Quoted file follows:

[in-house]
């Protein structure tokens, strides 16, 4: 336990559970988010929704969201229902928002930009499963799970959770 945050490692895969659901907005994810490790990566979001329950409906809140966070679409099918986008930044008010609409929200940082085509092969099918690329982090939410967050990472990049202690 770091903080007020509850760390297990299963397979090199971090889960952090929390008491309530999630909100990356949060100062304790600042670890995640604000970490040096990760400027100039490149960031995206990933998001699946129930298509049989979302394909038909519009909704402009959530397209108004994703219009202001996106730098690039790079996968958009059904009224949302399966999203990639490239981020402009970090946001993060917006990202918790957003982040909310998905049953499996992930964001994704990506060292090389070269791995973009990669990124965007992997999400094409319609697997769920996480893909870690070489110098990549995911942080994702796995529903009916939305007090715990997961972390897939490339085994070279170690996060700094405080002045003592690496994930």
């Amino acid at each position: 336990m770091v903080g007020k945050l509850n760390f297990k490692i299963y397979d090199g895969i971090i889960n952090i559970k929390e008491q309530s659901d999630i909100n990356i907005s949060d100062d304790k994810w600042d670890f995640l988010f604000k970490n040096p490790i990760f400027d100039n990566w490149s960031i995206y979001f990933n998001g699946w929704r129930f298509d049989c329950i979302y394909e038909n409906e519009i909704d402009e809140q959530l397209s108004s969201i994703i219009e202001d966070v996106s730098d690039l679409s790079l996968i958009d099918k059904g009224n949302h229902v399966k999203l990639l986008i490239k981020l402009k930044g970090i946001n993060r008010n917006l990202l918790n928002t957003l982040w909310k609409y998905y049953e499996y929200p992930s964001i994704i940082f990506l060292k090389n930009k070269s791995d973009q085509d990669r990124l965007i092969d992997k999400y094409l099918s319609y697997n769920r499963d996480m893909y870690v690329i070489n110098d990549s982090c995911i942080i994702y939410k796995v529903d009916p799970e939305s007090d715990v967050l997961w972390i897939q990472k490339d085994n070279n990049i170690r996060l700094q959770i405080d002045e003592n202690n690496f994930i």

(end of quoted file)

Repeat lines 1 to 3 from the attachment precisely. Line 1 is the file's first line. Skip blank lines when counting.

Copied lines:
[in-house]
């Protein structure tokens, strides 16, 4: 336990559970988010929704969201229902928002930009499963799970959770 945050490692895969659901907005994810490790990566979001329950409906809140966070679409099918986008930044008010609409929200940082085509092969099918690329982090939410967050990472990049202690 770091903080007020509850760390297990299963397979090199971090889960952090929390008491309530999630909100990356949060100062304790600042670890995640604000970490040096990760400027100039490149960031995206990933998001699946129930298509049989979302394909038909519009909704402009959530397209108004994703219009202001996106730098690039790079996968958009059904009224949302399966999203990639490239981020402009970090946001993060917006990202918790957003982040909310998905049953499996992930964001994704990506060292090389070269791995973009990669990124965007992997999400094409319609697997769920996480893909870690070489110098990549995911942080994702796995529903009916939305007090715990997961972390897939490339085994070279170690996060700094405080002045003592690496994930």
């Amino acid at each position: 336990m770091v903080g007020k945050l509850n760390f297990k490692i299963y397979d090199g895969i971090i889960n952090i559970k929390e008491q309530s659901d999630i909100n990356i907005s949060d100062d304790k994810w600042d670890f995640l988010f604000k970490n040096p490790i990760f400027d100039n990566w490149s960031i995206y979001f990933n998001g699946w929704r129930f298509d049989c329950i979302y394909e038909n409906e519009i909704d402009e809140q959530l397209s108004s969201i994703i219009e202001d966070v996106s730098d690039l679409s790079l996968i958009d099918k059904g009224n949302h229902v399966k999203l990639l986008i490239k981020l402009k930044g970090i946001n993060r008010n917006l990202l918790n928002t957003l982040w909310k609409y998905y049953e499996y929200p992930s964001i994704i940082f990506l060292k090389n930009k070269s791995d973009q085509d990669r990124l965007i092969d992997k999400y094409l099918s319609y697997n769920r499963d996480m893909y870690v690329i070489n110098d990549s982090c995911i942080i994702y939410k796995v529903d009916p799970e939305s007090d715990v967050l997961w972390i897939q990472k490339d085994n070279n990049i170690r996060l700094q959770i405080d002045e003592n202690n690496f994930i």